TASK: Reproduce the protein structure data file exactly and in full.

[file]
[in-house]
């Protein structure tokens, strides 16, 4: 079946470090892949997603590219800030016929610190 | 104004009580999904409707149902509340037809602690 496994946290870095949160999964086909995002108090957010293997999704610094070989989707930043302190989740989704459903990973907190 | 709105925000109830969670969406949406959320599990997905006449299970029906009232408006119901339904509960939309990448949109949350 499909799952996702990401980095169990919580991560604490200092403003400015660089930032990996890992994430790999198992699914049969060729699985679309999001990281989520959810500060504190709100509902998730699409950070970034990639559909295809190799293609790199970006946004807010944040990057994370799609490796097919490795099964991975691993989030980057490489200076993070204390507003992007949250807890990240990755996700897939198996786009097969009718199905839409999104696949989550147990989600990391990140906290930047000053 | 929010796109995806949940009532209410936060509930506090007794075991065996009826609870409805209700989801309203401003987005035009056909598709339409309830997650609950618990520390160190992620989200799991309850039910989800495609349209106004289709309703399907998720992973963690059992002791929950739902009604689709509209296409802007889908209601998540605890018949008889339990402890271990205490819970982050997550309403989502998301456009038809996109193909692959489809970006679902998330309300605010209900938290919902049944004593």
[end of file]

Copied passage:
[in-house]
């Protein structure tokens, strides 16, 4: 079946470090892949997603590219800030016929610190 | 104004009580999904409707149902509340037809602690 496994946290870095949160999964086909995002108090957010293997999704610094070989989707930043302190989740989704459903990973907190 | 709105925000109830969670969406949406959320599990997905006449299970029906009232408006119901339904509960939309990448949109949350 499909799952996702990401980095169990919580991560604490200092403003400015660089930032990996890992994430790999198992699914049969060729699985679309999001990281989520959810500060504190709100509902998730699409950070970034990639559909295809190799293609790199970006946004807010944040990057994370799609490796097919490795099964991975691993989030980057490489200076993070204390507003992007949250807890990240990755996700897939198996786009097969009718199905839409999104696949989550147990989600990391990140906290930047000053 | 929010796109995806949940009532209410936060509930506090007794075991065996009826609870409805209700989801309203401003987005035009056909598709339409309830997650609950618990520390160190992620989200799991309850039910989800495609349209106004289709309703399907998720992973963690059992002791929950739902009604689709509209296409802007889908209601998540605890018949008889339990402890271990205490819970982050997550309403989502998301456009038809996109193909692959489809970006679902998330309300605010209900938290919902049944004593």